Sql Google Collab

2 Ways to use SQL in Google Colab

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Google Colab is a valuable tool for data scientists and machine learning experts. It is a free, collaborative, and cloud-based environment that enables users to write and execute Python code. However, some users are unaware that they can use SQL, the standard language for data manipulation and querying, directly within Colab.

In this guide, we’ll explore two approaches to using SQL within Google Colab: using Python’s SQLite library and using magic commands. 

To use SQL in Google Colab, there are two approaches: using Python libraries like SQLite3 or using SQL magic commands. The first approach involves importing SQLite3 libraries, creating a connection to a database, and executing SQL queries using pandas’ read_sql_query() function.

The second approach involves using SQL magic commands, which are similar to Jupyter Notebook’s magic commands. To use SQL magic commands, you need to install the ipython-sql library and load the SQL extension using the %load_ext sql command. Once the extension is loaded, you can connect to a database using the %sql command and execute SQL queries using the %%sql cell magic command. 

Method 1: Using SQLite Database

SQLite is a serverless, self-contained, and zero-configuration database engine that requires no additional installation steps. Python comes with built-in support for SQLite.

Let’s begin by importing the SQLite3 module and establishing a connection to the database in your Google Colab notebook. We’ll use an in-memory database for this example, which is denoted by <strong>:memory:</strong>

SQLite in-memory databases are stored in memory rather than on a disc.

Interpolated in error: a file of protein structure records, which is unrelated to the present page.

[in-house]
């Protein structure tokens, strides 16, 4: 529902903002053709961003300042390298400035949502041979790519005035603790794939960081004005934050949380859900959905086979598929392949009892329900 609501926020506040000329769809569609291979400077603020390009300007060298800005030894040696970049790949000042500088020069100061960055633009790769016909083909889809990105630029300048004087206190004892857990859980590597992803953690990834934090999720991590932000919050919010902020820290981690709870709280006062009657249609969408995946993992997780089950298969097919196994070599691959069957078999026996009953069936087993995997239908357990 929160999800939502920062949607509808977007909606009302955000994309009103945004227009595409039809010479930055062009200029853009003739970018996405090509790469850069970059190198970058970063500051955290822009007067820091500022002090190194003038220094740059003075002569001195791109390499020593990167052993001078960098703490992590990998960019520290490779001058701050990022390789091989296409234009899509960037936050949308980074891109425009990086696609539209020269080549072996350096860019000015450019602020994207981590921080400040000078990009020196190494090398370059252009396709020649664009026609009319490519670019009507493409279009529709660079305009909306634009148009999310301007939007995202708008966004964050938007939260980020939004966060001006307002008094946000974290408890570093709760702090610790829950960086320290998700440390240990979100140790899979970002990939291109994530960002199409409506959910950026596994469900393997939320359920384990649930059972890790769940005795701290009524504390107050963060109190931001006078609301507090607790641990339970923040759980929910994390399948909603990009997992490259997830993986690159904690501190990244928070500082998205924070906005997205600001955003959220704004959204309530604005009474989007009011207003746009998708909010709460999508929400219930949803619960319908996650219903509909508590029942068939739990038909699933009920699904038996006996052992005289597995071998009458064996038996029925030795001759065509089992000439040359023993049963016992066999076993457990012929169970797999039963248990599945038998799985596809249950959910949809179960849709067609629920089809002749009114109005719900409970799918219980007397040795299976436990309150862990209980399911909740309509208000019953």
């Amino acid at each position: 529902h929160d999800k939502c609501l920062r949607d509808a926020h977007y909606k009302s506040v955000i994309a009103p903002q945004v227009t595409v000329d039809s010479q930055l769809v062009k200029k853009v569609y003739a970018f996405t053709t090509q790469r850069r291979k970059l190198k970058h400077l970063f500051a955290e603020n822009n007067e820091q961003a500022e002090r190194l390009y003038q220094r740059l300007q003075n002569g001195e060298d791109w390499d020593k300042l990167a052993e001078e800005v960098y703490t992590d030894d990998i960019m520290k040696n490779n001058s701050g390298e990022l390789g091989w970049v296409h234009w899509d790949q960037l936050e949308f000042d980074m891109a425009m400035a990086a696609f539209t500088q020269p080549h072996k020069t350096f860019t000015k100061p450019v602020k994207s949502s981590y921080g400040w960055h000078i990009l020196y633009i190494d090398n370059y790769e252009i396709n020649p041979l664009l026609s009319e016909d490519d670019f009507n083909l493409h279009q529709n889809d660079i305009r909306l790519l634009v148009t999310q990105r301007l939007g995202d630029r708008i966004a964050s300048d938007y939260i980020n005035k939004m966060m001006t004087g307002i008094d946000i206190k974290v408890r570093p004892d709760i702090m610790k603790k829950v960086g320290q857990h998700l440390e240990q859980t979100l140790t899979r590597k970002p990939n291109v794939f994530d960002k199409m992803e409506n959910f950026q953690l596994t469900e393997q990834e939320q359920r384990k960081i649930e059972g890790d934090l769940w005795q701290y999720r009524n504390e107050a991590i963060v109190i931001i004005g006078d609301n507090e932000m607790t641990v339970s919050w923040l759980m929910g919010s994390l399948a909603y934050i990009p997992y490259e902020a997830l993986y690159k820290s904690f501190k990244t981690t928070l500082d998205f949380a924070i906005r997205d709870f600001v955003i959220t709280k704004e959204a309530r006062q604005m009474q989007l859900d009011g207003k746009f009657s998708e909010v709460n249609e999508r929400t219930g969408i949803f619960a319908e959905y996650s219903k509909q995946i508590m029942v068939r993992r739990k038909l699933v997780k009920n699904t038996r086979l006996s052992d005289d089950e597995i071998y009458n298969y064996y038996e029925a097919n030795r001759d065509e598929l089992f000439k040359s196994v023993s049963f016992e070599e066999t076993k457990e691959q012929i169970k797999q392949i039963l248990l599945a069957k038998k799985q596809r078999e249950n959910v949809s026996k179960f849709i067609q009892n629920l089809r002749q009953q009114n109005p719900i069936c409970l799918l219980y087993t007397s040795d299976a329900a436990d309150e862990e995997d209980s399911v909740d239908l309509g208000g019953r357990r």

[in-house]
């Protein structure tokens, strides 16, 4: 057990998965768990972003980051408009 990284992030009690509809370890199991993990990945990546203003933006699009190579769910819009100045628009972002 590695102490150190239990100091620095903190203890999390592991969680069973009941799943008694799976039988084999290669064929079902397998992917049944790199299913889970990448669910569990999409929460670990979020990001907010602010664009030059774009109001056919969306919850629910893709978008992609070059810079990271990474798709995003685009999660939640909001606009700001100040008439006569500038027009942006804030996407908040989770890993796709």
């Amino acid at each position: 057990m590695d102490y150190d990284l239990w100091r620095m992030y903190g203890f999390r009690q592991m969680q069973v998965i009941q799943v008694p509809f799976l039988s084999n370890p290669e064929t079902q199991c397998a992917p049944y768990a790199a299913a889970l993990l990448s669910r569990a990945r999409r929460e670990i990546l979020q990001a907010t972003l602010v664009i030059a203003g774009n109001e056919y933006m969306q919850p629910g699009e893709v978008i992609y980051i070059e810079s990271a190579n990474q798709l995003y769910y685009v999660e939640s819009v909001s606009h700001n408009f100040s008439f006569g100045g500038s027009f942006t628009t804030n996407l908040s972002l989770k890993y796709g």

# Import library
import sqlite3

# Connect to an SQLite database; use ':memory:' for an in-memory database
conn = sqlite3.connect(':memory:')

We used the SQLite database library to create a table called “Students” with columns for “name,” “age,” and “weight.”

# Execute a SQL command to create a new table
c = conn.cursor()
          CREATE TABLE Students
          (name text, age real, weight real)

We can insert data into our students’ table using standard SQL INSERT syntax.

Then, we commit the transaction to save changes to the database.

# Execute a SQL command to insert data into the table
c.execute("INSERT INTO Students VALUES ('John',28,70)")

# Commit the transaction to save changes to the database

Now that we have a database, we can query it using SQL. We’ll select all records from the students’ table and then fetch all results from the execution to print the output.

# Execute a SQL SELECT statement to query the database
c.execute("SELECT * FROM Students")

# Fetch all rows from the result of the query
# Execute a SQL SELECT statement to query the database
c.execute("SELECT * FROM Students")

# Fetch all rows from the result of the query

Approach 2: Using Magic Commands

Magic commands in IPython are a useful set of commands that help solve common problems while working with data. One such command is the SQL magic command that allows writing SQL queries within a notebook.

First, we need to install the ipython-sql extension. This can be done directly in a Colab cell:

# Install ipython-sql
!pip install ipython-sql

Next, load the SQL extension and create a SQLite database:

# Load the SQL extension
%load_ext sql

# Create a SQLite database
%sql sqlite://

Now you can write SQL queries using the %sql or %%sql magic commands. % is for single-line commands, and %% is for multi-line commands that run the entire cell as SQL.

Here’s an example of executing SQL commands to create a table, insert data, and run a query using %%sql.

# Execute SQL commands to create a table, insert data, and run a query
CREATE TABLE test_table(name, age);
INSERT INTO test_table VALUES('Alice', 24);
SELECT * FROM test_table;
*  sqlite://
1 rows affected.
name	age
Alice	24

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